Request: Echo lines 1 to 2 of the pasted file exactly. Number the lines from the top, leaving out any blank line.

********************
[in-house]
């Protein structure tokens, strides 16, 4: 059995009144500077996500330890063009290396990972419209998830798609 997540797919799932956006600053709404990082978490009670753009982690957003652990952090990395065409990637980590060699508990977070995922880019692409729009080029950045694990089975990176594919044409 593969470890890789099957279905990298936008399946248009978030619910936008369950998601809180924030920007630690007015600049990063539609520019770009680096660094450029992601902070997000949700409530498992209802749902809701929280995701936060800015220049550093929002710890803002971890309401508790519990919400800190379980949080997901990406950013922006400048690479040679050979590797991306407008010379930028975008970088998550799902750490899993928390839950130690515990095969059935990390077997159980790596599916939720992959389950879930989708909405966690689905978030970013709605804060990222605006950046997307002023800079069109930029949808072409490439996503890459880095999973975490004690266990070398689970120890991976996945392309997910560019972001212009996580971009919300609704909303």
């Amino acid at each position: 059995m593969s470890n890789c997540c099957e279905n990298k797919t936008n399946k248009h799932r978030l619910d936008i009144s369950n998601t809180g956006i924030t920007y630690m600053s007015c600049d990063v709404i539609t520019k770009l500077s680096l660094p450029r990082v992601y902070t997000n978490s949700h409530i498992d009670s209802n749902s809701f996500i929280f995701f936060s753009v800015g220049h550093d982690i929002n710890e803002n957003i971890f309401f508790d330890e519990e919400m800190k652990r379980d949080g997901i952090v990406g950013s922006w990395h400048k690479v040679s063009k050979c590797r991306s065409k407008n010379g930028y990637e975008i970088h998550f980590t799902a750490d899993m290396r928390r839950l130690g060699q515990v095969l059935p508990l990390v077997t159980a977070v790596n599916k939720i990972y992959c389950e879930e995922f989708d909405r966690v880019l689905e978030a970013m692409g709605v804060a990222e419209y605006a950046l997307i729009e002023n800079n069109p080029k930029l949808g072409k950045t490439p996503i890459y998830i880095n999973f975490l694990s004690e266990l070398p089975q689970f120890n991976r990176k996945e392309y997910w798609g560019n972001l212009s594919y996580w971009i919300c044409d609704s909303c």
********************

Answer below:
[in-house]
């Protein structure tokens, strides 16, 4: 059995009144500077996500330890063009290396990972419209998830798609 997540797919799932956006600053709404990082978490009670753009982690957003652990952090990395065409990637980590060699508990977070995922880019692409729009080029950045694990089975990176594919044409 593969470890890789099957279905990298936008399946248009978030619910936008369950998601809180924030920007630690007015600049990063539609520019770009680096660094450029992601902070997000949700409530498992209802749902809701929280995701936060800015220049550093929002710890803002971890309401508790519990919400800190379980949080997901990406950013922006400048690479040679050979590797991306407008010379930028975008970088998550799902750490899993928390839950130690515990095969059935990390077997159980790596599916939720992959389950879930989708909405966690689905978030970013709605804060990222605006950046997307002023800079069109930029949808072409490439996503890459880095999973975490004690266990070398689970120890991976996945392309997910560019972001212009996580971009919300609704909303």